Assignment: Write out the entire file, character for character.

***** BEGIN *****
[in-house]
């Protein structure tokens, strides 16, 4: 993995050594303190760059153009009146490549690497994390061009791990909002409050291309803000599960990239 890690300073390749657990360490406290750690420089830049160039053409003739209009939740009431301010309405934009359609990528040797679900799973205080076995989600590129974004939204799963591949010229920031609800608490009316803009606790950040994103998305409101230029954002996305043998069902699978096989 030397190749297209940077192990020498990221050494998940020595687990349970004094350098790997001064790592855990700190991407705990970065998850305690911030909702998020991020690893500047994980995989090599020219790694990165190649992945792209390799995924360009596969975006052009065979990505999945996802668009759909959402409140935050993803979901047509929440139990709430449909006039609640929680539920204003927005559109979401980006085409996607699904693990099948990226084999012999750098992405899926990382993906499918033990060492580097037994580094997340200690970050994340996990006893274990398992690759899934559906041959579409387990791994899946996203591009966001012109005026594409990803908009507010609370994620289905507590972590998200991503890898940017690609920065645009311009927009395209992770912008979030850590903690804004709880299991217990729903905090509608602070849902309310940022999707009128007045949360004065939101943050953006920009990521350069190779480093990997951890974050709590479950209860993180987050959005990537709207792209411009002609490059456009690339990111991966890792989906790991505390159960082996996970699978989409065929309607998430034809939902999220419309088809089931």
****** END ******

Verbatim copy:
[in-house]
């Protein structure tokens, strides 16, 4: 993995050594303190760059153009009146490549690497994390061009791990909002409050291309803000599960990239 890690300073390749657990360490406290750690420089830049160039053409003739209009939740009431301010309405934009359609990528040797679900799973205080076995989600590129974004939204799963591949010229920031609800608490009316803009606790950040994103998305409101230029954002996305043998069902699978096989 030397190749297209940077192990020498990221050494998940020595687990349970004094350098790997001064790592855990700190991407705990970065998850305690911030909702998020991020690893500047994980995989090599020219790694990165190649992945792209390799995924360009596969975006052009065979990505999945996802668009759909959402409140935050993803979901047509929440139990709430449909006039609640929680539920204003927005559109979401980006085409996607699904693990099948990226084999012999750098992405899926990382993906499918033990060492580097037994580094997340200690970050994340996990006893274990398992690759899934559906041959579409387990791994899946996203591009966001012109005026594409990803908009507010609370994620289905507590972590998200991503890898940017690609920065645009311009927009395209992770912008979030850590903690804004709880299991217990729903905090509608602070849902309310940022999707009128007045949360004065939101943050953006920009990521350069190779480093990997951890974050709590479950209860993180987050959005990537709207792209411009002609490059456009690339990111991966890792989906790991505390159960082996996970699978989409065929309607998430034809939902999220419309088809089931």